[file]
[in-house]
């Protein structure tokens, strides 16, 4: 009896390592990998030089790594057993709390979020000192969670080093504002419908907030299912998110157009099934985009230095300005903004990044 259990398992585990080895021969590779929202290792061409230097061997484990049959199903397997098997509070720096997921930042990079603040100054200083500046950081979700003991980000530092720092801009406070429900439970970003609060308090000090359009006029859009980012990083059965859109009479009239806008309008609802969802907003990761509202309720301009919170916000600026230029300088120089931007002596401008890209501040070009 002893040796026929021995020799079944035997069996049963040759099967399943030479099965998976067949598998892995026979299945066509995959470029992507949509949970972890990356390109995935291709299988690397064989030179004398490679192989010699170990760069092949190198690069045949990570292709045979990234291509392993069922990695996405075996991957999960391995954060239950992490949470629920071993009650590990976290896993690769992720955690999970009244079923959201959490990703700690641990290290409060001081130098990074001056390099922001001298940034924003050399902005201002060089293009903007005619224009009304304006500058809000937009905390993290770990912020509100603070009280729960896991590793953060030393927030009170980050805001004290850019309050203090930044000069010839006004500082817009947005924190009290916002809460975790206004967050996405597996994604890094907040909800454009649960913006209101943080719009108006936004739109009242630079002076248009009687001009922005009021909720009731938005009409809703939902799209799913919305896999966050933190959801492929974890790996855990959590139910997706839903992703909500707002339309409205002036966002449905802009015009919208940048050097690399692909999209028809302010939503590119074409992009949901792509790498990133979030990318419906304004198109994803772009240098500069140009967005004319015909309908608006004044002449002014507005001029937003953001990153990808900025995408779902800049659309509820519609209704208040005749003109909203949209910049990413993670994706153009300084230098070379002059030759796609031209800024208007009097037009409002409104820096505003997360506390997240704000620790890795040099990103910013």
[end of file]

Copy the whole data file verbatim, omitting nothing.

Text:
[in-house]
């Protein structure tokens, strides 16, 4: 009896390592990998030089790594057993709390979020000192969670080093504002419908907030299912998110157009099934985009230095300005903004990044 259990398992585990080895021969590779929202290792061409230097061997484990049959199903397997098997509070720096997921930042990079603040100054200083500046950081979700003991980000530092720092801009406070429900439970970003609060308090000090359009006029859009980012990083059965859109009479009239806008309008609802969802907003990761509202309720301009919170916000600026230029300088120089931007002596401008890209501040070009 002893040796026929021995020799079944035997069996049963040759099967399943030479099965998976067949598998892995026979299945066509995959470029992507949509949970972890990356390109995935291709299988690397064989030179004398490679192989010699170990760069092949190198690069045949990570292709045979990234291509392993069922990695996405075996991957999960391995954060239950992490949470629920071993009650590990976290896993690769992720955690999970009244079923959201959490990703700690641990290290409060001081130098990074001056390099922001001298940034924003050399902005201002060089293009903007005619224009009304304006500058809000937009905390993290770990912020509100603070009280729960896991590793953060030393927030009170980050805001004290850019309050203090930044000069010839006004500082817009947005924190009290916002809460975790206004967050996405597996994604890094907040909800454009649960913006209101943080719009108006936004739109009242630079002076248009009687001009922005009021909720009731938005009409809703939902799209799913919305896999966050933190959801492929974890790996855990959590139910997706839903992703909500707002339309409205002036966002449905802009015009919208940048050097690399692909999209028809302010939503590119074409992009949901792509790498990133979030990318419906304004198109994803772009240098500069140009967005004319015909309908608006004044002449002014507005001029937003953001990153990808900025995408779902800049659309509820519609209704208040005749003109909203949209910049990413993670994706153009300084230098070379002059030759796609031209800024208007009097037009409002409104820096505003997360506390997240704000620790890795040099990103910013």